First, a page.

Make The Most of Your Social Media Accounts

Social media is the single fastest growing method of staying connected with your client base. In today’s ultra-connected world, there is no better way to link up with your clients, providing them with useful information, and getting immediate feedback in return. But you know this already, I’ve written about it before. If you’ve been following my advice, you should already have fairly active social media accounts. The shift in the business world towards online practically demands it.

But just having a presence on all of the popular social media sites (Facebook, Twitter, etc) is far from enough. You need to engage your followers in a way that is interesting, informative, and ultimately keep you and your business fresh in their minds so that when they have need of a product or service that you offer, you are the one that they think of. So how do you go about accomplishing that? Here are some tips.

Be Engaging: The thing with social media is that at the core of every site, they’re not really a place people go with the intention of being sold things. They are sites designed with the purpose of social interaction. So rather than using your Facebook account for the sole purpose of marketing to people, you need to engage your followers on a social level. Be a community member, not a commercial. You want your interactions to come across like you are a real person genuinely enjoying speaking with people, and not like some guy in a cubicle who does nothing but post marketing copy for eight hours a day. Professionalism is still the order of the day, but try to keep it as casual as possible.

Be A Resource: The Internet is easily everyone’s go-to information source. But with so much false, or potentially misleading information out there, you use it as such at your own risk. It doesn’t have to be like that though, and the change can start with you. In addition to engaging your clients, you can also make your accounts a solid resource for information pertaining to your industry, something that will make people want to visit your page even if they don’t presently need what you have on offer. Let’s say you do design work. You can post things like information on new tools (software, hardware, pencils if you prefer a more old school approach), techniques, interesting art you’ve found across the Internet (with permission, of course). Ideally you want to create your own content, but if you can’t, it’s not a big deal. You only have to take a look at your personal Facebook or Twitter account to see people these days are absolutely gaga for reposting links, and you can do the same.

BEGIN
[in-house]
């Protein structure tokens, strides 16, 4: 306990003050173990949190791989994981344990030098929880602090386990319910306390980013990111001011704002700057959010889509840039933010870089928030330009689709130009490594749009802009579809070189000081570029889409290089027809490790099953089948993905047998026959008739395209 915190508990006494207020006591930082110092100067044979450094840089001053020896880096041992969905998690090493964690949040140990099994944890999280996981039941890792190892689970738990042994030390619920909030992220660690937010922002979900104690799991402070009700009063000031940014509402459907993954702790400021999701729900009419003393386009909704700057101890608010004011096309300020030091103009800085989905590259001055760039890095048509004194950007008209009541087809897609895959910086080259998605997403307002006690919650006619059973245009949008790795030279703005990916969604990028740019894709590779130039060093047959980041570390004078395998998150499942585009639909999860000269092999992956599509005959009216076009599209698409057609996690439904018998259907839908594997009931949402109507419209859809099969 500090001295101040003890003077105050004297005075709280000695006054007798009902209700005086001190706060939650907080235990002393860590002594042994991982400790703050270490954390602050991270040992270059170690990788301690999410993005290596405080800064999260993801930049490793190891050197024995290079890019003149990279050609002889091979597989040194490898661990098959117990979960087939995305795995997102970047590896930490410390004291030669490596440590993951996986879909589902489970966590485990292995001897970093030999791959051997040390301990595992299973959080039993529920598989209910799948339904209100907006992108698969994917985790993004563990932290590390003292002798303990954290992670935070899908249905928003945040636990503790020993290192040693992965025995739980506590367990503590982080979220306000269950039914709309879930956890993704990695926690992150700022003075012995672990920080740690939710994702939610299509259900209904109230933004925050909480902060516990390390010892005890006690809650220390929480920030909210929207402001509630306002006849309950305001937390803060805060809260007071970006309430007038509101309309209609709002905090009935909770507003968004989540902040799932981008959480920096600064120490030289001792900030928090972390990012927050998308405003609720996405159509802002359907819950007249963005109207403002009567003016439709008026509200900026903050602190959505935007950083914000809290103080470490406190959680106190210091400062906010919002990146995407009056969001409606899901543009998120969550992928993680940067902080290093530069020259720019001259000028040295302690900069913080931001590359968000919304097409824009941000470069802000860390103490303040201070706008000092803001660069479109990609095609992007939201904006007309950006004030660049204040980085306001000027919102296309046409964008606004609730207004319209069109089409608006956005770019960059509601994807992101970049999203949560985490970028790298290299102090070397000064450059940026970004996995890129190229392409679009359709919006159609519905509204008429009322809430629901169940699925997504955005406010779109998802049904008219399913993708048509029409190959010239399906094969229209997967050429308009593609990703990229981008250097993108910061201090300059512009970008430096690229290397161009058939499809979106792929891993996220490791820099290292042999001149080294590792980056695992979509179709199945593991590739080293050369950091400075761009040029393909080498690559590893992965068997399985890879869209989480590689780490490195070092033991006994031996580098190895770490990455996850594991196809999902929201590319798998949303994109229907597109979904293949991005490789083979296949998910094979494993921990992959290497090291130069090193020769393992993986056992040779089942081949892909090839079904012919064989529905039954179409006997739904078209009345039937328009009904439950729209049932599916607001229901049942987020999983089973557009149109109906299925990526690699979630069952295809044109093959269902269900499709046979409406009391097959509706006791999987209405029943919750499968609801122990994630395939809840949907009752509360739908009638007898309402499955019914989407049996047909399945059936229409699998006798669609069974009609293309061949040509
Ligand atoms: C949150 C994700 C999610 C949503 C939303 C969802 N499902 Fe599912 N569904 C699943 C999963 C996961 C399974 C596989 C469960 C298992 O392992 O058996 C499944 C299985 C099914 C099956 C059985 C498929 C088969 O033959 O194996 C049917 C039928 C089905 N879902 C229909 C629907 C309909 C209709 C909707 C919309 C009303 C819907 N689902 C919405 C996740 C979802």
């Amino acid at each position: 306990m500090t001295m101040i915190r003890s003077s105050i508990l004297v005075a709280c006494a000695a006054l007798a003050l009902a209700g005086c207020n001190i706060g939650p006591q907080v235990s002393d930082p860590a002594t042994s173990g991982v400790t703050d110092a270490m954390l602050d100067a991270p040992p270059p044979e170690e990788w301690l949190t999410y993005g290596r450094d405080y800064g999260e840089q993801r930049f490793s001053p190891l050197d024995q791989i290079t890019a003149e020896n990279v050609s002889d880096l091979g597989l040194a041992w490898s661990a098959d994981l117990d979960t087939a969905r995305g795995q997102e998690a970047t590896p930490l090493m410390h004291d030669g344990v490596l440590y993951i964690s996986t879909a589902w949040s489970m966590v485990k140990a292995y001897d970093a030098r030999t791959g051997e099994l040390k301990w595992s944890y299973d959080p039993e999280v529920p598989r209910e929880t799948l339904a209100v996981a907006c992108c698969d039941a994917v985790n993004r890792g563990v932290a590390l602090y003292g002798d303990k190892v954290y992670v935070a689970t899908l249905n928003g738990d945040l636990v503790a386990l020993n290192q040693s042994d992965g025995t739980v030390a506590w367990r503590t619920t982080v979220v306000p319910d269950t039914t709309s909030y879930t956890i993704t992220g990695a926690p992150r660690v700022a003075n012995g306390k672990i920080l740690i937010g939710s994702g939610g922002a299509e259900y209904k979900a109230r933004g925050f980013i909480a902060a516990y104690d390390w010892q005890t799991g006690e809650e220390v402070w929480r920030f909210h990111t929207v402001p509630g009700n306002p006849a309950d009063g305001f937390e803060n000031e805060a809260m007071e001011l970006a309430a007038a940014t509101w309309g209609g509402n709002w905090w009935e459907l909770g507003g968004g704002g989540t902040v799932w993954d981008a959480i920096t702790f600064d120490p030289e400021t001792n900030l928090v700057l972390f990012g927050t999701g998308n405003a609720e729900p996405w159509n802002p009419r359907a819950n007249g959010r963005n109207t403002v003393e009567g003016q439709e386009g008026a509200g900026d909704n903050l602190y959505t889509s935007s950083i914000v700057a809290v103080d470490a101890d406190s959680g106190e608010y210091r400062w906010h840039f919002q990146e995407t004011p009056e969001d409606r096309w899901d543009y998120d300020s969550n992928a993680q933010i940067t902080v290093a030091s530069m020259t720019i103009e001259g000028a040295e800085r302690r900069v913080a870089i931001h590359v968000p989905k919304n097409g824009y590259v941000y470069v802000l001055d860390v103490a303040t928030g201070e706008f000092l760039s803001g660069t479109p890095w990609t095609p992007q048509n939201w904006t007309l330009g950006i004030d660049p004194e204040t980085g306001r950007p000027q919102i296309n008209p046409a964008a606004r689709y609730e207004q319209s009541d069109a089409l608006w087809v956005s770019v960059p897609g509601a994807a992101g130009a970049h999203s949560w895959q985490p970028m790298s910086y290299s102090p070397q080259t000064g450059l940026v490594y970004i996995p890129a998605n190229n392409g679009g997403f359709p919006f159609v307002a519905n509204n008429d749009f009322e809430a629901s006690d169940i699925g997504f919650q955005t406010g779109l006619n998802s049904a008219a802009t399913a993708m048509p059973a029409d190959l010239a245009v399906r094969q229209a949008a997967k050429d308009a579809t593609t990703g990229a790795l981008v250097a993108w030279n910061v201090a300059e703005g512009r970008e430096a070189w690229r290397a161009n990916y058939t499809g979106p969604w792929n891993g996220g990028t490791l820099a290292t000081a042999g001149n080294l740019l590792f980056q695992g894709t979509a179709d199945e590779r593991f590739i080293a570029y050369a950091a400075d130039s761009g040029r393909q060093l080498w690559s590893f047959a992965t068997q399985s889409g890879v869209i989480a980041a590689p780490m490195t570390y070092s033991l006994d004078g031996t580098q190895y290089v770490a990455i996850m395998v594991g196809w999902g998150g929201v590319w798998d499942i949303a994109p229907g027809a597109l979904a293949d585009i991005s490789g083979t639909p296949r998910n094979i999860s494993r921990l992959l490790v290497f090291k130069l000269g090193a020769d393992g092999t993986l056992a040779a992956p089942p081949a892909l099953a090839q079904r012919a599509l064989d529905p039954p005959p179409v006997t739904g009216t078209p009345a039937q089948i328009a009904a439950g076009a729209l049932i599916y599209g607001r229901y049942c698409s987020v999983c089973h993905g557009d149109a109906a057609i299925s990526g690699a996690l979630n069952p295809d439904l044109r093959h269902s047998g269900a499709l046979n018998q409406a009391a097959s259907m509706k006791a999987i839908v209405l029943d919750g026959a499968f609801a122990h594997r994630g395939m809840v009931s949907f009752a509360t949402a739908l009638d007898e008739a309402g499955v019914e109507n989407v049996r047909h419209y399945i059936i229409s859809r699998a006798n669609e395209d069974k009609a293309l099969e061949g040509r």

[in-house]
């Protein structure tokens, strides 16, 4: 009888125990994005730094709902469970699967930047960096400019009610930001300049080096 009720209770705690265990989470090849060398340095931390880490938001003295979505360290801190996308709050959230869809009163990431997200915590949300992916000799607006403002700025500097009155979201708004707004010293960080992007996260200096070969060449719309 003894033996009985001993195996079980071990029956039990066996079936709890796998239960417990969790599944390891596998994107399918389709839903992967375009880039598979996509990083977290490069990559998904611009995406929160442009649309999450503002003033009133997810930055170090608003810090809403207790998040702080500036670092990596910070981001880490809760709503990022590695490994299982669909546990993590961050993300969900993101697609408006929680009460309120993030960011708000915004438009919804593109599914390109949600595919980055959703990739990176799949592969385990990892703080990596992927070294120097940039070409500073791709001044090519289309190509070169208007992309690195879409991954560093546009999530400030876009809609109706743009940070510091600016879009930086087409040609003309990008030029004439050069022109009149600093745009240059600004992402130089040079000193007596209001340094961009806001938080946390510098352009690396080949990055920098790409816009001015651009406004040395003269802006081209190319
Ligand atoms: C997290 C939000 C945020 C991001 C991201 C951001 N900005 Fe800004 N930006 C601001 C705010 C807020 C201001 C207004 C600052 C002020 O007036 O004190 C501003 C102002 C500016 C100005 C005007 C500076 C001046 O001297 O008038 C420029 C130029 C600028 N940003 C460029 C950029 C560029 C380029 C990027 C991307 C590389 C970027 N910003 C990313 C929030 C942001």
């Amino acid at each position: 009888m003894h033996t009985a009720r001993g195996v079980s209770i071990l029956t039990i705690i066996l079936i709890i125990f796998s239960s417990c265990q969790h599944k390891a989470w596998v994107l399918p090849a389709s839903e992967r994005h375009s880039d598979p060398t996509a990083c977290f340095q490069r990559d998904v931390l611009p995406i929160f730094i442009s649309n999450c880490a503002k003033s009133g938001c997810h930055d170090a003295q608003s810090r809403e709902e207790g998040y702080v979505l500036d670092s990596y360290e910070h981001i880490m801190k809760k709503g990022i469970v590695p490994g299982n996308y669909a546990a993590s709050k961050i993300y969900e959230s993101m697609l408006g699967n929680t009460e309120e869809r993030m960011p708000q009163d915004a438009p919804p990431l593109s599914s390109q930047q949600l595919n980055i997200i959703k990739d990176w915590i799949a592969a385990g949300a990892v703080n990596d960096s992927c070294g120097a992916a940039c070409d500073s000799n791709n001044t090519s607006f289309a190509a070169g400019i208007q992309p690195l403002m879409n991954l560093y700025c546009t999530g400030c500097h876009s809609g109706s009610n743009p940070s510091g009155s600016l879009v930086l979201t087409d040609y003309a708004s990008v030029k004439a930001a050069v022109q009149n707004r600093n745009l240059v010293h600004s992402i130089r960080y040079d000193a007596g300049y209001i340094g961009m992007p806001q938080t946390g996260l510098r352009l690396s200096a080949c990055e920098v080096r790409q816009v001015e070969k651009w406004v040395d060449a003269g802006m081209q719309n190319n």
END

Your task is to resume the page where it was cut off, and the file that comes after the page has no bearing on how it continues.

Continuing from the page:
Be A Catalog: This applies to Facebook specifically. Some businesses have used the ability to upload images to galleries to create a catalog of their products. This has a lot of potential benefits. The obvious one being that you’ve now got an easily accessible resource right there on your page for everyone with an interest in what you have to offer. But thanks to this, you have the ability to get feedback from your followers on what you’re selling. The comments you receive on your images can be an incredibly valuable resource. And you can even gauge interest in things you’re working on but aren’t quite ready to launch yet.

Be Your Customer Service Department: The thing with that feedback I mentioned, is that it can also be used to provide better customer service. The thing about the Internet, is that people love to complain on it. And with the added bonus of a certain degree of anonymity, people have no problem complaining directly to you. Now in some cases this is absolutely pointless and serves no purpose aside from being, well, kind of a jerk, in most cases people will actually post to your Facebook, Twitter, etc. with legitimate complaints. And you can instantly deal with them right then and there. Social media is borderline instant, allowing you to roll out a solution to their problem faster and more effectively. I don’t recommend completely replacing your customer service interactions with social media, but adding it to your repertoire can only be beneficial.

Ultimately there are scores of ways you can make use of social media to improve your business, and these are just a few. Considering how new the idea of doing business through a site such as Facebook is, I’m sure many of those ways are just waiting for someone (perhaps you?) to discover them. Find ways to maximize the effectiveness of your social media presence, and you are sure to maximize your PIE.